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War And Peace 663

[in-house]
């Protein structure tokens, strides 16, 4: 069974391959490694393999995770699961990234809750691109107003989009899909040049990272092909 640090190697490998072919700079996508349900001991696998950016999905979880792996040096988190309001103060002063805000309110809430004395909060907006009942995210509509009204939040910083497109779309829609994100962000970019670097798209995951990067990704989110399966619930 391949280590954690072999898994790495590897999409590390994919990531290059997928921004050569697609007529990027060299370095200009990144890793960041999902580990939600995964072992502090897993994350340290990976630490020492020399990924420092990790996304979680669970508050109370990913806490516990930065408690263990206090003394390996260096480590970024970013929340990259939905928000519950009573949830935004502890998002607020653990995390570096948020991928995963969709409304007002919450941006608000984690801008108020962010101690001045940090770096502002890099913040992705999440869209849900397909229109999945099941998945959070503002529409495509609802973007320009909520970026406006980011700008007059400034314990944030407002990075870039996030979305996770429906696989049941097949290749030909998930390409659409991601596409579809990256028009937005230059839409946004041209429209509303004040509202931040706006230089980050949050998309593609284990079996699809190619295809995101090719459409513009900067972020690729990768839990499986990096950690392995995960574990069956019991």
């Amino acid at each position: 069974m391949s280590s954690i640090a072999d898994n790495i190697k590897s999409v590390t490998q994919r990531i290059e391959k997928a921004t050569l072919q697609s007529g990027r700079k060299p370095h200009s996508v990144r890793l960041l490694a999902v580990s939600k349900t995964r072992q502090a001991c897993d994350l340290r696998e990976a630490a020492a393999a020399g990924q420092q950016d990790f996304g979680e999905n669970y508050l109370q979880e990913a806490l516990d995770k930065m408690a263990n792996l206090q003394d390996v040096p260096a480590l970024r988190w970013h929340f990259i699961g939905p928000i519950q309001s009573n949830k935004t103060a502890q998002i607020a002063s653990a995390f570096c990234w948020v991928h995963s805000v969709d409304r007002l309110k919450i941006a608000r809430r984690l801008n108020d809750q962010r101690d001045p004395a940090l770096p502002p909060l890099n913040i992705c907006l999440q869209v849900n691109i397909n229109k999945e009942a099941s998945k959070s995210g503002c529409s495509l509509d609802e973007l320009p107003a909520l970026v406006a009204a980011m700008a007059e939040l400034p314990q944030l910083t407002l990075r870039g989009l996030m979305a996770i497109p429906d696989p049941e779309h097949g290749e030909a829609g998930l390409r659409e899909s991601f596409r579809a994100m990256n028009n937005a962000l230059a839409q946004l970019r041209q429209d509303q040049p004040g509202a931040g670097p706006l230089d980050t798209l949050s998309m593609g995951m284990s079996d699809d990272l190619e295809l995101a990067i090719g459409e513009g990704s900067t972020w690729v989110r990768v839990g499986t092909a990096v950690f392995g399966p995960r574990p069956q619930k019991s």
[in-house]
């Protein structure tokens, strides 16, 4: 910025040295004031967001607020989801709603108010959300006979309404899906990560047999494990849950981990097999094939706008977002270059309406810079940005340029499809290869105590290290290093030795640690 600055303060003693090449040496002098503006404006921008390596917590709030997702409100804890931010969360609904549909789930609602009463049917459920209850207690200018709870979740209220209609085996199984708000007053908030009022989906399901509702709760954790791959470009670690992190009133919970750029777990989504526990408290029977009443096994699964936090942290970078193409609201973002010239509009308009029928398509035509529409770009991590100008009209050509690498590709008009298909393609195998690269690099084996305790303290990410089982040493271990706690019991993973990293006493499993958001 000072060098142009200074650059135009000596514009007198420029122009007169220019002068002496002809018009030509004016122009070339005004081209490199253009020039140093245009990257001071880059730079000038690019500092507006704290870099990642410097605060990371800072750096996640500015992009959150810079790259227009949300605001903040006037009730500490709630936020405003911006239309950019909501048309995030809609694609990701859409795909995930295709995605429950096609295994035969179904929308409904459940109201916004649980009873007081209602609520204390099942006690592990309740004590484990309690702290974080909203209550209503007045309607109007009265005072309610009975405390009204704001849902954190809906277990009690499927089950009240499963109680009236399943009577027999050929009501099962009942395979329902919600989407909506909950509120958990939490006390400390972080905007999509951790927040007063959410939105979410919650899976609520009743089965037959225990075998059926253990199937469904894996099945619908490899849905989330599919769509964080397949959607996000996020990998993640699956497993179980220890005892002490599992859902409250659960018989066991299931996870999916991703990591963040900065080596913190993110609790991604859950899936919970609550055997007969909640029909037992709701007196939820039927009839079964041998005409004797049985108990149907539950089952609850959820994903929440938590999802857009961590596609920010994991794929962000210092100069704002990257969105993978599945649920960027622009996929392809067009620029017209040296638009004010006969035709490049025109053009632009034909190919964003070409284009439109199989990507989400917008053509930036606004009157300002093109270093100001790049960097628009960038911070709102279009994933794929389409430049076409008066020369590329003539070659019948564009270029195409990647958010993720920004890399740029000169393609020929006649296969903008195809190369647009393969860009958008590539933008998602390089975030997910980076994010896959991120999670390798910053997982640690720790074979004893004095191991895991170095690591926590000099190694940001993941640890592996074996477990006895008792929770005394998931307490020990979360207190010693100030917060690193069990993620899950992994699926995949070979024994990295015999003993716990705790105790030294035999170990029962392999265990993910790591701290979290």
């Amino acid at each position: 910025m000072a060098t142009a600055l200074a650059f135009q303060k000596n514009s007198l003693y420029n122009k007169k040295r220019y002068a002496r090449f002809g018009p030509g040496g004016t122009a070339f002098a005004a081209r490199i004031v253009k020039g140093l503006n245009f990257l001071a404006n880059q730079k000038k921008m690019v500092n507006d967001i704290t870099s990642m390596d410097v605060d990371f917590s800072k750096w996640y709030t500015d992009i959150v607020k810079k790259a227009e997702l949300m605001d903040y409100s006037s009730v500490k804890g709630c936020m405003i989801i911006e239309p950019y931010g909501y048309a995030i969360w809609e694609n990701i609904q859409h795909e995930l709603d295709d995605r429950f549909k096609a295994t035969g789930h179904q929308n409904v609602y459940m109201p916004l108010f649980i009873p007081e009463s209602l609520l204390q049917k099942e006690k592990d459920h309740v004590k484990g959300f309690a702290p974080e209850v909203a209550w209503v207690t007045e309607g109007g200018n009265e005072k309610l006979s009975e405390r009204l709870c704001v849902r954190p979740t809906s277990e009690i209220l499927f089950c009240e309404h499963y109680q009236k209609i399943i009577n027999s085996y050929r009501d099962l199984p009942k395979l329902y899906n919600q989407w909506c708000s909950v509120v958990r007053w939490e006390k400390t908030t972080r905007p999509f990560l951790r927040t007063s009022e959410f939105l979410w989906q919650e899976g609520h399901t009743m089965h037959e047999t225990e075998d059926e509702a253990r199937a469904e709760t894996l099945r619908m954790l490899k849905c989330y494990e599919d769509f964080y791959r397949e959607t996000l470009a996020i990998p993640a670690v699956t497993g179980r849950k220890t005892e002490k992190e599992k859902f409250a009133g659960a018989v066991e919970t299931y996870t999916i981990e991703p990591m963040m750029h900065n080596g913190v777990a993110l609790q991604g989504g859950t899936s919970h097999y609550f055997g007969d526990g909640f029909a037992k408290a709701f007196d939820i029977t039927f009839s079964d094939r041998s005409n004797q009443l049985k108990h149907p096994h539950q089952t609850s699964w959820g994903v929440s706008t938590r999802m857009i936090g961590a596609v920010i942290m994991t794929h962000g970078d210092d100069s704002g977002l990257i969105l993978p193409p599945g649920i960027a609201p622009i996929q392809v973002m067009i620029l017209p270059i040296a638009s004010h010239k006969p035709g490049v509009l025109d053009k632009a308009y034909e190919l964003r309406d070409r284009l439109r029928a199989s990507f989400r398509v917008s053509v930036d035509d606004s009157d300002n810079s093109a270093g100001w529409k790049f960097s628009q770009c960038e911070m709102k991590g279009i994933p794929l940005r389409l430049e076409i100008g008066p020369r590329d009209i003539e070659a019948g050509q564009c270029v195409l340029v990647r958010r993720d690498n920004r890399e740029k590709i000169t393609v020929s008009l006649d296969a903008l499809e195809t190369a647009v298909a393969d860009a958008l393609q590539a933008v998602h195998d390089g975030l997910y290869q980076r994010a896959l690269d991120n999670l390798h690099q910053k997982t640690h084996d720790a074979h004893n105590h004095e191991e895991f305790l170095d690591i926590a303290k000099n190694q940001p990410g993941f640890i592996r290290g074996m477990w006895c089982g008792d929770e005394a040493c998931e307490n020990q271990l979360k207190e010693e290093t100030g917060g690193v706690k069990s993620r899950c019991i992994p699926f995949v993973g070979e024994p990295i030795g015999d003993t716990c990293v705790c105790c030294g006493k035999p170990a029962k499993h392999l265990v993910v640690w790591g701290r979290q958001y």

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been intimate, came to him with the professions of friendship and intimacy that people who meet in a desert generally express for one another. Willarski felt dull in Orel and was pleased to meet a man of his own circle and, as he supposed, of similar interests. But to his surprise Willarski soon noticed that Pierre had lagged much behind the times, and had sunk, as he expressed it to himself, into apathy and egotism. "You are letting yourself go, my dear fellow," he said. But for all that Willarski found it pleasanter now than it had been formerly to be with Pierre, and came to see him every day. To Pierre as he looked at and listened to Willarski, it seemed strange to think that he had been like that himself but a short time before. Willarski was a married man with a family, busy with his family affairs, his wifes affairs, and his official duties. He regarded all these occupations as hindrances to life, and considered that they were all contemptible because their aim was the welfare of himself and his family. Military, administrative, political, and Masonic interests continually absorbed his attention. And Pierre, without trying to change the others views and without condemning him, but with the quiet, joyful, and amused smile now habitual to him, was interested in this strange though very familiar phenomenon. There was a new feature in Pierres relations with Willarski, with the princess, with the doctor, and with all the people he now met, which gained for him the general good will. This was his acknowledgment of the impossibility of changing a mans convictions by words, and his recognition of the possibility of everyone thinking, feeling, and seeing things each from his own point of view. This legitimate peculiarity of each individual which used to excite and irritate Pierre now became a basis of the sympathy he felt for, and the interest he took in, other people. The difference, and sometimes complete contradiction, between mens opinions and their lives, and between one man and another, pleased him and drew from him an amused and gentle smile. In practical matters Pierre unexpectedly felt within himself a center of gravity he had previously lacked. Formerly all pecuniary questions, especially requests for money to which, as an extremely wealthy man, he was very exposed, produced in him a state of hopeless agitation and perplexity. "To give or not to give?" he had asked himself. "I have it and he needs it. But someone else needs it still more. Who needs it most? And perhaps they are both impostors?" In the old days he had been unable to find a way out of all these surmises and had given to all who asked as long as he had anything to give. Formerly he had been in a similar state of perplexity with regard to every question concerning his property, when one person advised one thing and another something else. Now to his surprise he found that he no longer felt either doubt or perplexity about these questions. There was now within him a judge who by some rule unknown to him decided what should or should not be done. He was as indifferent as heretofore to money matters, but now he felt certain of what ought and what ought not to be done. The first time he had recourse to his new judge was when a French prisoner, a colonel, came to him and, after talking a great deal about his exploits, concluded by making what amounted to a demand that Pierre should give him four thousand francs to send to his wife and children. Pierre refused without the least difficulty or effort, and was afterwards surprised how simple and easy had been what used to appear so insurmountably difficult. At the same time that he refused the colonels demand he made up his mind that he must have recourse to artifice when leaving Orel, to induce the Italian officer to accept some money of which he was evidently in need. A further proof to Pierre of his own more settled outlook on practical matters was furnished by his decision with regard to his wifes debts and to the rebuilding of his houses in and near Moscow. His head steward came to him at Orel and Pierre reckoned up with him his diminished income. The burning of Moscow had cost him, according to the head stewards calculation, about two million rubles. To console Pierre for these losses the head steward gave him an estimate showing that despite these losses his income would not be diminished

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